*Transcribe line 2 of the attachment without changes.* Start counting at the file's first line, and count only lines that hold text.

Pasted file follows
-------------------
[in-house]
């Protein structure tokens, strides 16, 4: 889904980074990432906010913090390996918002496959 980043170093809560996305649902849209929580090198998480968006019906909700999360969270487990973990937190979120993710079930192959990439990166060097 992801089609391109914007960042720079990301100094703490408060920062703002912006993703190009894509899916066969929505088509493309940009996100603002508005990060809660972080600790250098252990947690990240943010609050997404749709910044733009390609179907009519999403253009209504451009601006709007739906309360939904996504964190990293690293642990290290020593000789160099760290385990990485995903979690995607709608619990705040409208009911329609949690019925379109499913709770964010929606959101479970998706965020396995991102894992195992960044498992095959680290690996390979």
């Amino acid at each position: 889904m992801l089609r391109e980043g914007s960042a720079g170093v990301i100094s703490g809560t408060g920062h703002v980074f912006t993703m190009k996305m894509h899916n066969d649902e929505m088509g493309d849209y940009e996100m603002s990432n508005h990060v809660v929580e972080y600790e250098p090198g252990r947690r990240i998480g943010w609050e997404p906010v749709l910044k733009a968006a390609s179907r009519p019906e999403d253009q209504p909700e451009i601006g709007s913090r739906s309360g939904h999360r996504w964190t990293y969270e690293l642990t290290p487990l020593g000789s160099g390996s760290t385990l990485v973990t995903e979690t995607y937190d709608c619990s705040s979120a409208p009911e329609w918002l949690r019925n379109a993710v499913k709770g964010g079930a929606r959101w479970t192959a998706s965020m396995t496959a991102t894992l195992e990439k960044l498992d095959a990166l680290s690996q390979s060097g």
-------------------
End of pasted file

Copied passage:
């Protein structure tokens, strides 16, 4: 889904980074990432906010913090390996918002496959 980043170093809560996305649902849209929580090198998480968006019906909700999360969270487990973990937190979120993710079930192959990439990166060097 992801089609391109914007960042720079990301100094703490408060920062703002912006993703190009894509899916066969929505088509493309940009996100603002508005990060809660972080600790250098252990947690990240943010609050997404749709910044733009390609179907009519999403253009209504451009601006709007739906309360939904996504964190990293690293642990290290020593000789160099760290385990990485995903979690995607709608619990705040409208009911329609949690019925379109499913709770964010929606959101479970998706965020396995991102894992195992960044498992095959680290690996390979």